USGS - science for a changing world

Wetland and Aquatic Research Center

dot iconHome dot iconAbout WARC-FL
Potosi pupfish (Cyprinodon alvarezi)

Extinct Fishes

U.S. Geological Survey

Extinct North American Freshwater Fishes

Noel M. Burkhead, U.S. Geological Survey, Southeast Ecological Science Center, Gainesville, Florida


Extinction is a natural process in nature and is the opposite of speciation—the evolution of new life forms. Importantly, 90%–96% of all species that became extinct over geological time disappeared during the normal give and take of speciation and extinction1. There is widespread evidence that modern rates of extinction in many plants and animals significantly exceed background rates in the fossil record. From 1900 to 2010, 57 species and subspecies of North American freshwater fishes became extinct, and since 1898, three distinct populations of valued fishes were extirpated from the continent2. Intuitively, this number of extinctions seems unnaturally high. Since the first tally of extinct North American fishes in 19893, the number of extinct fishes increased by 25%2,4. From the end of the 19th century to the present, modern extinctions varied by decade but significantly increased after 1950. The post-1950s increase in extinction rates likely corresponds to substantial economic, demographic, and land-use changes that occurred in North America after WWII2.

A meaningful way to evaluate modern extinctions is to compare modern rates of extinction to background rates using data from the fossil record2,5. The mean background extinction rate (from origination to extinction) for freshwater fish species is estimated to be one extinction/3 million years5. The modern extinction rate in North American freshwater fishes is conservatively estimated to be 877 times greater than the background rate—for the interval 1900 to 20102. Calculation of modern to background extinction rate (M:BER) is similar to extinctions per million species years (E/MSY)7 but differs in that actual background extinction rates are used in lieu of one extinction/million years.) M:BER ratios fluctuate by year because total North American fishes increases each year due to descriptions of new species and because extinctions are intermittent (the last one occurred in 2006). The M:BER value for North American freshwater fishes in 2012=863 and will continue to decline annually until the next extinction occurs. During the 20th century, freshwater fishes had the highest extinction rate among all vertebrates worldwide2. Low numbers of fish extinctions documented from other continents suggests that extinctions are under-reported in Africa, Eurasia, and South America at this time2,6. It is estimated that future extinctions in North America will increase from 39 currently extinct fish species to between 53 and 86 species by 2050.

The information on extinct fishes presented here is an offshoot of the American Fisheries Society’s conservation assessment of North American fishes4. This preface and supporting information are intended to provide basic background information on extinction, with specific information on North American fishes for students and professional biologists. Supporting information includes definitions of extinction and endemism, references on extinction rates and biodiversity (emphasizing fishes), and resource links to the web. Three maps and complementary tables are ecoregions of North America, extinct fishes by ecoregion, extinct fishes by provinces and states, and a downloadable data summary in Excel.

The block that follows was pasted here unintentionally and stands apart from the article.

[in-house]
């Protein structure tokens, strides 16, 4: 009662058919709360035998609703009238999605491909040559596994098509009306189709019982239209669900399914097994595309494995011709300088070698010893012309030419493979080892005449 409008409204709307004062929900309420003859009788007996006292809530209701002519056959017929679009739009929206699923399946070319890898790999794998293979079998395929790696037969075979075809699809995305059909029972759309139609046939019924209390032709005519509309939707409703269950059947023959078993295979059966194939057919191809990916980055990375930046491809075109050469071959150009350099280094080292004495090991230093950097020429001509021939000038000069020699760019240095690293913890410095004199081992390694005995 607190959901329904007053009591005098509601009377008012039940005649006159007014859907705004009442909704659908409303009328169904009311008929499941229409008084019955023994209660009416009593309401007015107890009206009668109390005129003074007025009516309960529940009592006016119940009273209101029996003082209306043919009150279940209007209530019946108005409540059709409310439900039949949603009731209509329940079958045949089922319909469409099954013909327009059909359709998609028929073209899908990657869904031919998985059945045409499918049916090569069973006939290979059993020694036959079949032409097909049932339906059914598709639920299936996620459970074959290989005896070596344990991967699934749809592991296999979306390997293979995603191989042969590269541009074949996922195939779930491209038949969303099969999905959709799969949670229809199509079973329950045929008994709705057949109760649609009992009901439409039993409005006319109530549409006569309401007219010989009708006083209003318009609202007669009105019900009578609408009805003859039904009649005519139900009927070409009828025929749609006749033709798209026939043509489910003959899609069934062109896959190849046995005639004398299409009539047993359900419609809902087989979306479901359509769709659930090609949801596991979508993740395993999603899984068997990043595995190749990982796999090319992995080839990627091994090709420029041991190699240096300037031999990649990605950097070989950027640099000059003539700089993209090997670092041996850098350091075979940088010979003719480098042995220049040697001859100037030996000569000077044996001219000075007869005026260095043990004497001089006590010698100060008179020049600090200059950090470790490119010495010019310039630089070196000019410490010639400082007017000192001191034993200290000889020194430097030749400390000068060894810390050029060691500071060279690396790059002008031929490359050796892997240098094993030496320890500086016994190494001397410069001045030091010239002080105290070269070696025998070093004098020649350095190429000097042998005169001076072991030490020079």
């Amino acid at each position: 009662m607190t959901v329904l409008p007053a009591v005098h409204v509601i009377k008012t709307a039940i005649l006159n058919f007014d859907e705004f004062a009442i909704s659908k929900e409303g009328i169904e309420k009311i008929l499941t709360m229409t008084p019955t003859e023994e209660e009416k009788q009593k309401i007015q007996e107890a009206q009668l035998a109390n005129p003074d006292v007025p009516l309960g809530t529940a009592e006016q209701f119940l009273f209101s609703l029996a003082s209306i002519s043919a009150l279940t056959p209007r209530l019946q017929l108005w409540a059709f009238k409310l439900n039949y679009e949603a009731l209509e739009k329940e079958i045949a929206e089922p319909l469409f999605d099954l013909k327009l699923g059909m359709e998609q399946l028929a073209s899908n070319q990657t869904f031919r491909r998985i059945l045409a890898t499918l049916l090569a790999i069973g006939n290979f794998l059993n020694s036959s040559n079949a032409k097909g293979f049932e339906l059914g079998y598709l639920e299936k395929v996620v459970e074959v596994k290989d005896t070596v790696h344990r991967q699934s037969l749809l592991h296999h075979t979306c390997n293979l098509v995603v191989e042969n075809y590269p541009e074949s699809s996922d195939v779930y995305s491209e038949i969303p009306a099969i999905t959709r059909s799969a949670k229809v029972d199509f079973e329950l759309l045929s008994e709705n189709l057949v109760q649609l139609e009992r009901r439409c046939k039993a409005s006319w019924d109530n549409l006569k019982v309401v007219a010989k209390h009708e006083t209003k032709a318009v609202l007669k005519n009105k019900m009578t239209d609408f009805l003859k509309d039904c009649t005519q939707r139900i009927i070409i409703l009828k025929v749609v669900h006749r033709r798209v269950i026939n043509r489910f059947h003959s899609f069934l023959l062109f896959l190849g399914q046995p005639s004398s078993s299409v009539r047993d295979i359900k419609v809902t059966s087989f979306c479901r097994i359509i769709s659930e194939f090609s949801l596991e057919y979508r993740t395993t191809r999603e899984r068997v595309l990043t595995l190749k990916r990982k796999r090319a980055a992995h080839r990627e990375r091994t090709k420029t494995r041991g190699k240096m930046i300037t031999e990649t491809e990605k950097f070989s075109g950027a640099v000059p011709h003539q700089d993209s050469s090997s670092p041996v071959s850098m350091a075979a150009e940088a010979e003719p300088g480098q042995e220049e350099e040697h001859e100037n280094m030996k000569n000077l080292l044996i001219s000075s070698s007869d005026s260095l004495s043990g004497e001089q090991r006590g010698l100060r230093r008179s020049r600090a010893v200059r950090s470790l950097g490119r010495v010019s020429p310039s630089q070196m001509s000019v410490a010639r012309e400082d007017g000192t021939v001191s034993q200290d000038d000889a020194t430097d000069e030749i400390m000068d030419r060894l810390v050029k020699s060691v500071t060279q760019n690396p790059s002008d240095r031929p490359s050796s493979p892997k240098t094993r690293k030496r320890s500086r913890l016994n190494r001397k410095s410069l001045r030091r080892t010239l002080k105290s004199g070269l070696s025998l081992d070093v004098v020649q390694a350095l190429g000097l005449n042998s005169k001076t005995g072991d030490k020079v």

(Data compiled in 2012)

Overview References

1. May RM, Lawton JH, Stork NE. 1995. Assessing extinction rates. Pages 1–24 in Lawton JE, May RM, eds. Extinction Rates. Oxford University Press.

2. Burkhead NM. 2012. Extinction rates of North American freshwater fishes, 1900 to 2010. BioScience 62 (9): 798-808. [PDF Document version, 6.2mb].

3. Miller RR, Williams JD, Williams JE. 1989. Extinctions of North American fishes during the past century. Fisheries 14: 22-30, 32-38.

4. Jelks HL, Walsh SJ, Burkhead NM, Contreras-Balderas S, Díaz-Pardo E, Hendrickson DA Lyons J, Mandrak NE, McCormick F, Nelson JS, Platania SP, Porter BA, Renaud CB, Schmitter-Soto JJ, Taylor EB, Warren ML, Jr. 2008. Conservation status of imperiled North American freshwater and diadromous Fishes. Fisheries 33 (5):372-407.

5. Stanley SM. 1985. Rates of evolution. Paleobiology 11: 13-26.

6. Snoeks J, Harrison IJ, Stiassny MLJ. 2011. Chapter 3. The status and distribution of freshwater fishes. Pages 56-73 in Darwall WRT, Smith KG, Allen DJ, Holland RA, Harrison IJ, Brooks EGE, eds. The Diversity of Life in African Freshwaters: Under Water, Under Threat. An analysis of the status and distribution of freshwater species throughout mainland Africa. International Union for the Conservation of Nature.

7. Pimm S, Raven P, Peterson A, Sekercioglu CH, Ehrlich PR. 2006. Human impacts on the rates of recent, present, and future bird extinctions. Proceedings of the National Academy Sciences 103: 10941–10946.

Direct Inquiries

Noel Burkhead
7920 NW 71st Street
Gainesville, FL 32653
Tel: 352-264-3499
Curriculum Vitae

Accessibility FOIA Privacy Policies and Notices

Take Pride in America logo logo U.S. Department of the Interior | U.S. Geological Survey
Page Contact Information: WARC Webmaster
Page Last Modified: Wednesday, 21-Oct-2015 15:01:55 EDT